Optimize Your Internet Speed
If you enjoy cable the old-school way — by watching standard television from your flat-screen or box set — you may be paying for more oomph than you need.
“The cable company will often try to get you to choose the highest Internet speeds possible,” says cable-cutting advocate Chris Brantner. “However, if you aren’t streaming much then you can probably handle lower speeds.”
Call your provider to see where you’re at in terms of speed, inquire about lower speed rates and how it will affect your TV-watching experience, and modify your service accordingly.
Brantner built a tool for his site, CutCableToday.com, which provides promo info for ISPs in your area. Call around and compare prices, then call your cable company and threaten to leave if they don’t lower your price. Before you start making demands, however, go into the conversation informed and ready to haggle.
“Calling up your cable provider and requesting a better rate is a popular piece of advice,” admits Kendal Perez, savings expert at CouponSherpa.com. “However, it’s better to be prepared with competitor pricing than to assume the representative will simply offer you whatever promotion their hawking at new customers. Cable reps can be sticklers about only extending deals to new customers — until you point out a better deal from a competitor.”
Ditch the Premium Channels
If you’re a fan of premium channels like HBO, consider a subscription to its mobile app — HBO Now, for instance — over the standard broadband option. You’ll pay about $50/month for a bundle package from your cable provider, which includes HBO — and other channels you probably won’t watch — but just $15/month for HBO Now. You’ll still need Internet service for both of these options, but since there’s no contract with the apps, you won’t be charged installation or termination fees.
Download Single Episodes
If you only enjoy one show on a premium channel, you’ll save a lot of money by forgoing the subscription or app by downloading single episodes online. iTunes typically charges $2.99 per episode for new releases, which are available the morning after they air on regular television. You’ll pay $45 for the app to access a full season of a premium-channel show, which is typically 12 episodes, but only $36 if you download them individually.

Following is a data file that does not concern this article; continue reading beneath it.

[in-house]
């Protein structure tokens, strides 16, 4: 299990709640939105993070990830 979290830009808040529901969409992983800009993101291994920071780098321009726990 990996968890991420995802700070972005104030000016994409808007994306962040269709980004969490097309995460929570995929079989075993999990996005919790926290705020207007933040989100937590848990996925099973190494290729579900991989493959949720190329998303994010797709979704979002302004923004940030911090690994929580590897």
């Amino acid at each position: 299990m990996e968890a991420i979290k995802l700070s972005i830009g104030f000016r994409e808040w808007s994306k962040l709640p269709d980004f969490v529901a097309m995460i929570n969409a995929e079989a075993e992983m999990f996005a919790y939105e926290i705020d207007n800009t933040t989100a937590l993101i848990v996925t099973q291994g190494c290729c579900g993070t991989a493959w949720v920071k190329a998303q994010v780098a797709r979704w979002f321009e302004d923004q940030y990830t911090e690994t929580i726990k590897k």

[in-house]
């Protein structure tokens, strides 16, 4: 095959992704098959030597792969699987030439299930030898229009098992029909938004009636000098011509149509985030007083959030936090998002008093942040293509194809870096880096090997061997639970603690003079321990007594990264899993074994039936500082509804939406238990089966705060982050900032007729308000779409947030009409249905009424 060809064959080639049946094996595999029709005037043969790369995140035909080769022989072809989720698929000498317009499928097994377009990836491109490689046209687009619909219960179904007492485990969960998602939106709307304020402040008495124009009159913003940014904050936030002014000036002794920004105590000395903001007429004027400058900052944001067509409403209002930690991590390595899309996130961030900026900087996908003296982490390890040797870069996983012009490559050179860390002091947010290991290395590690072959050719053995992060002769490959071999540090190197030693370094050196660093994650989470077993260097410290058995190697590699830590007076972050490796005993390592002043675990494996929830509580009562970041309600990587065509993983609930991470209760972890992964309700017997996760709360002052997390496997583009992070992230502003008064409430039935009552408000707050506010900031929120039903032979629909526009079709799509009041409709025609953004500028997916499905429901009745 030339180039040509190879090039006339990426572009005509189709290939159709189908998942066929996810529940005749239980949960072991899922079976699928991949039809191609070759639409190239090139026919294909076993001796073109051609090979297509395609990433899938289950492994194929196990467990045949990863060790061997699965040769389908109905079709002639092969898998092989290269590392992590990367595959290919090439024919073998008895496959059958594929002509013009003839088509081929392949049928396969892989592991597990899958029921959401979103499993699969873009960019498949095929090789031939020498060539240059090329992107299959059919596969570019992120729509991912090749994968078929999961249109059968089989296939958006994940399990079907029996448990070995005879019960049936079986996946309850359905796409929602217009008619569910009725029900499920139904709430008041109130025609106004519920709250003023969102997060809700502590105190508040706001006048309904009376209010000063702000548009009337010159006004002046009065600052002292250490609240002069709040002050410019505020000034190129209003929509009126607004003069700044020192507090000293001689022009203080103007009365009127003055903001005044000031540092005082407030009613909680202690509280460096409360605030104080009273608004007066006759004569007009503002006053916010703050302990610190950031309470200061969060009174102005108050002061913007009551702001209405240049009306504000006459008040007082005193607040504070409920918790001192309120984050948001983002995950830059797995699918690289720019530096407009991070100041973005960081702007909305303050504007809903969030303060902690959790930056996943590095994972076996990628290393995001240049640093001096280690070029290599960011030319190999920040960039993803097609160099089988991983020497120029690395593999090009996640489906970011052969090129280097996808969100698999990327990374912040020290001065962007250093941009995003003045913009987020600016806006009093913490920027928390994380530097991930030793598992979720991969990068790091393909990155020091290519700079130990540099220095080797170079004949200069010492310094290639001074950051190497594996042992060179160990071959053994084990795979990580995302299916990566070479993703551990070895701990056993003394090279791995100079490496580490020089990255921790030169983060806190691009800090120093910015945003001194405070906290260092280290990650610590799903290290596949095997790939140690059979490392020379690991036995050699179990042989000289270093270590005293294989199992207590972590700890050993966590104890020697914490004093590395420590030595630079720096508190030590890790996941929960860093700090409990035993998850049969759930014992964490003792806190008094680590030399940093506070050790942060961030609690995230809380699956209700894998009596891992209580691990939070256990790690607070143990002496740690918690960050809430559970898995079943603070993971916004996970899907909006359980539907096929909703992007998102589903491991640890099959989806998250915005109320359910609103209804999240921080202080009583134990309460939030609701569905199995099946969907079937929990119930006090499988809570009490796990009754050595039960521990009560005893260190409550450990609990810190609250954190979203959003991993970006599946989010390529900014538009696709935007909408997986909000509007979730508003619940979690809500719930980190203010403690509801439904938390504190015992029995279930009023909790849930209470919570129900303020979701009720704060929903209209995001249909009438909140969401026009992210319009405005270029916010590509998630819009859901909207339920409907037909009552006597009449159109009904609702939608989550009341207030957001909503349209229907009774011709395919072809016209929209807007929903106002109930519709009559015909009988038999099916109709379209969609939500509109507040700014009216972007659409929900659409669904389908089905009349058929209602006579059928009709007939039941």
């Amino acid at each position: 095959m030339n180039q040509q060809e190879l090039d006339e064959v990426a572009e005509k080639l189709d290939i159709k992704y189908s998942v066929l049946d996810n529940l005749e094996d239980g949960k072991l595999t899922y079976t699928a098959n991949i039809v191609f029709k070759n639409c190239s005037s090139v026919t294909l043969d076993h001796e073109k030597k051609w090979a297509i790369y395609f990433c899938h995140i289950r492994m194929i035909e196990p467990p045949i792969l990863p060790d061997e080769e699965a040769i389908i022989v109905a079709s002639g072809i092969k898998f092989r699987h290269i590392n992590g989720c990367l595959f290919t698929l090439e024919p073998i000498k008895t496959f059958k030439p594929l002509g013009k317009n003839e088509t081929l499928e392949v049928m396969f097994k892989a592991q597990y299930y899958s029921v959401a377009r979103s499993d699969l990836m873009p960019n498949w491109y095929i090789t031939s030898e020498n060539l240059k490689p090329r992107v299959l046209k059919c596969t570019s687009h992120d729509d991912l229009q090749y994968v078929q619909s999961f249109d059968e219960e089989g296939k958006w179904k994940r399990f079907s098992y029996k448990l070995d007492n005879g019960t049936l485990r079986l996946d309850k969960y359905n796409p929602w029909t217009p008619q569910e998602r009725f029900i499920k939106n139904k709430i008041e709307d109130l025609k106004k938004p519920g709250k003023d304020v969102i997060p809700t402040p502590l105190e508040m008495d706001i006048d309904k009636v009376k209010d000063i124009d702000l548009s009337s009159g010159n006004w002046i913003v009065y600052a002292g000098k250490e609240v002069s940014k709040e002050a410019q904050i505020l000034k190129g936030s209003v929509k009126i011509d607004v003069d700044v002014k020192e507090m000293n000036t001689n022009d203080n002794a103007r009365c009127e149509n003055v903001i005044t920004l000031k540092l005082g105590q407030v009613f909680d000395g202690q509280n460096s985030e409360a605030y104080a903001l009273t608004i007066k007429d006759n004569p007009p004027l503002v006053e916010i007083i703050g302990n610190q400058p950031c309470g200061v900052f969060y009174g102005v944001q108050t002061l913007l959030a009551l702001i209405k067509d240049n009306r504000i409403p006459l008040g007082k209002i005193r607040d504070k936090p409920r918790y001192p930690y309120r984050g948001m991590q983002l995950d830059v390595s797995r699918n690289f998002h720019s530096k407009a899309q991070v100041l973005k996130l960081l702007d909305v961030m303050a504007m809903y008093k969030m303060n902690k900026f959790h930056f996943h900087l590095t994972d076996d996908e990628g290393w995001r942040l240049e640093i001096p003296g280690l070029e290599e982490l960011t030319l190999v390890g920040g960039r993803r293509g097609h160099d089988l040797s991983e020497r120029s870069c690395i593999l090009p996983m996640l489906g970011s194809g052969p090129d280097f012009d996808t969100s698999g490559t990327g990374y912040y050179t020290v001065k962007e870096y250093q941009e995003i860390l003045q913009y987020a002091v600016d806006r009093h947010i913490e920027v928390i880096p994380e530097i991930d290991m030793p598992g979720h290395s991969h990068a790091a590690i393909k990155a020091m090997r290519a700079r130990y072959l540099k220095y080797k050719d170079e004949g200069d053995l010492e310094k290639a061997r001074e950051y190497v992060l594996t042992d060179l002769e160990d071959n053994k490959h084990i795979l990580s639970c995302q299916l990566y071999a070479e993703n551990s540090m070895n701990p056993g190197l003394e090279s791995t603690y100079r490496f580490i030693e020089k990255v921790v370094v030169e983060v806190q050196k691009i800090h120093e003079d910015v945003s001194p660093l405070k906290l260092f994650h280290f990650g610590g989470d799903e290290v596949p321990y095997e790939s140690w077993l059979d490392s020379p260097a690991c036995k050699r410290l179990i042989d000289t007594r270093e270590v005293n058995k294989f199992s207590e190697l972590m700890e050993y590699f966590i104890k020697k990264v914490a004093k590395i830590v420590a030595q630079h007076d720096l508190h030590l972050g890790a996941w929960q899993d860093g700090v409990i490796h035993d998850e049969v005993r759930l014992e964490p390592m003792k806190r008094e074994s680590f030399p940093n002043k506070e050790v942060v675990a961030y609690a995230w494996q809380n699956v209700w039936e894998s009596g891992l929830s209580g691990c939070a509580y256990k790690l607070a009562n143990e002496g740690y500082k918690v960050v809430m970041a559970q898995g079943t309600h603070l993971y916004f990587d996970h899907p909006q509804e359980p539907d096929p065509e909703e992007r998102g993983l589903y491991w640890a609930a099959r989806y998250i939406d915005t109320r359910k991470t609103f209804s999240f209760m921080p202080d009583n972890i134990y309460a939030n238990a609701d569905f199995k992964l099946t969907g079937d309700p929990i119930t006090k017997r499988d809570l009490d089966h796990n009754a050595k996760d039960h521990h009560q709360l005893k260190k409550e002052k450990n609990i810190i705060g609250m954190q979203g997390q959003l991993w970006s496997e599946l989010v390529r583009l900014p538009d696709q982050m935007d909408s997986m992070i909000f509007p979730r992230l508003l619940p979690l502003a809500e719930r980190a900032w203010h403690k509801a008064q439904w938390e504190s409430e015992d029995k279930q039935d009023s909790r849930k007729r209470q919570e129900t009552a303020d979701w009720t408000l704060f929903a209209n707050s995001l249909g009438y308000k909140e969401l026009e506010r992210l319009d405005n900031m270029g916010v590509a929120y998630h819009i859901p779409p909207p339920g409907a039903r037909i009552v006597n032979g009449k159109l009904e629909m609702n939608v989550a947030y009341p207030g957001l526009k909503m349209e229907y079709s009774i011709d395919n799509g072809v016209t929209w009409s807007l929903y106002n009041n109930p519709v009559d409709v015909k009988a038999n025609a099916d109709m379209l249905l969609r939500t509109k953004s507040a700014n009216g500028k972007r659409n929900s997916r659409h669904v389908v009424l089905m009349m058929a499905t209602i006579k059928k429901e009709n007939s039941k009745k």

Leverage Network Websites
If the shows you enjoy aren’t aired on premium-channels, but rather networks like AMC or TBS, you can watch certain episodes on the Internet. Just visit the networks’ respective websites to find a selection of current- and past-episodes from your favorite shows. New-release episodes sometimes don’t post for a week, so that’s a trade-off, but if you can handle the wait, it’s a great low-cost option that’s included in the price of your WiFi. And if you’re in a coffee shop, library, or other public place you may not have to pay for the WiFi at all.
Share a Streaming Account
I’ve shared a Netflix streaming account with a friend for years. It’s half the price for both of us, and we can access it on all of our devices. I’ve also done this with an HBO Now account, Hulu, and other streaming services.
Track Promotional Periods
“When you receive a promotional rate to reduce your monthly cable bill, keep track of the start date and duration,” Perez suggests. “Cable companies hope you’ll forget this information and pay an increased rate when the promotion ends. By staying organized, you can negotiate a new rate before the price hike takes place.”
Just Say No
We’re all suckers for a good deal, but your goal is to reduce your overall cost for cable — not increase it by taking unnecessary promotions that are too good to pass up.
“When you request a better deal from your cable provider, their first response will likely be a slightly costlier package that includes faster Internet and more channels,” Perez explains. “You may be tempted to take them up on this better value, but ultimately it’s an upsell designed to distract you from the true purpose of your call.”
Cut the Cord
Maybe it’s time to drop standard cable altogether.
“With so many streaming options available, cutting your cable is less painful than it used to be,” says Perez. “Services like Sling TV start at $20 per month and include ESPN and ESPN2, which is important since missing sports is an oft-cited reason for keeping a pricey cable bill. I subscribe to Netflix and HBO Go for about $27 per month and watch more TV than I think is healthy.”
Photo Credit: m01229